Marcos spokesman sees nothing wrong with Robredo putting up NGO

·2 min read

The spokesperson of presumptive President-elect Ferdinand “Bongbong” Marcos Jr. has said that the Marcos camp sees nothing wrong with Vice President Leni Robredo setting up her own non-government organization (NGO) once she steps down from office.

Robredo announced that she is setting up her office’s Angat Buhay (Uplift Lives) program as an NGO that will be called the Angat Buhay Foundation during the Thanksgiving rally she held for her supporters at Ateneo de Manila University on Friday, a farewell event for her predominantly grassroots-powered and volunteer-led presidential campaign held in the wake of Marcos Jr.’s apparent victory in the polls.

Robredo announced at the event that she would seek to turn the foundation into “the largest volunteer network” across the country and invited her campaign volunteers — 2 million of them, according to her spokesperson Barry Gutierrez — as well as members of the private sector to take part.

Yet within hours of Robredo’s announcement, posts online circulated that the incumbent VP was planning to establish up “her own government” that would combat the Marcos administration, with some even going so far as to claim that NGO stands for “New Government Organization.”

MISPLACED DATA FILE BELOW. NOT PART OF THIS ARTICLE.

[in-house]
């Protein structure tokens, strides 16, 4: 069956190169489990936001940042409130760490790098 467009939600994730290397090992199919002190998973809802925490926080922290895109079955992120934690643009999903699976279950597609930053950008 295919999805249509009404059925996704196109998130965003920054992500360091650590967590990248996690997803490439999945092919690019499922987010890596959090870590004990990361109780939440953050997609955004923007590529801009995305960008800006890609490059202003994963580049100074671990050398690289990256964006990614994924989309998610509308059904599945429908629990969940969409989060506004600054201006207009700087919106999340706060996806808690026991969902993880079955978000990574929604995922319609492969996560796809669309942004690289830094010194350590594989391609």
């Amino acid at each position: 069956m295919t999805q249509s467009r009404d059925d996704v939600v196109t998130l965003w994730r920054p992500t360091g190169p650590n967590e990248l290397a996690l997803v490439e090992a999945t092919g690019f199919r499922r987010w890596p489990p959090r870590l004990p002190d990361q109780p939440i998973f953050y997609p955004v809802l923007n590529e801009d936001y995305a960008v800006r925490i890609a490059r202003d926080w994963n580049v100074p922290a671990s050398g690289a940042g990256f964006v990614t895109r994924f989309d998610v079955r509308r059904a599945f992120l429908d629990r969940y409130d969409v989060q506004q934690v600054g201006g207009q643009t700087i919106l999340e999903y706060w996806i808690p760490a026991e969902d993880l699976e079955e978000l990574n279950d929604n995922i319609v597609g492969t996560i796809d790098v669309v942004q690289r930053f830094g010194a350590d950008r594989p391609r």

Contrary to what those trolls were saying, the Angat Buhay Foundation would be far from the first NGO in the country — there are about 600,000 civil society groups in the Philippines, which include some 3,000 to 5,000 development-oriented NGOs according to the Asian Development Bank. A non-government organization simply refers to an organization, usually not-for-profit and humanitarian in nature, founded outside of the government.

In an interview with DZMM Teleradyo, Vic Rodriguez, spokesperson for Marcos Jr., said that as long as Robredo exercises her rights within the bounds of the Constitutions and the country’s laws, there should be no problem with setting up her own organization.

“[Setting up an NGO] is fine. Every individual has the right to organize and act on their goals,” Rodriguez said.

“For us, freedom comes with responsibility. For as long as you are exercising your rights within the bounds of the law, I think that will be respected by any democratic government and leadership just like incoming president Bongbong [Marcos],” he added.

Running mainly on donations and volunteer support, the Angat Buhay program under the Office of the Vice President has provided underprivileged communities with assistance and support in areas such as food security and nutrition, universal healthcare, public education, rural development, housing and resettlement, and women empowerment.
The Angat Buhay Foundation will be launched in July, after Robredo steps down from office on June 30.

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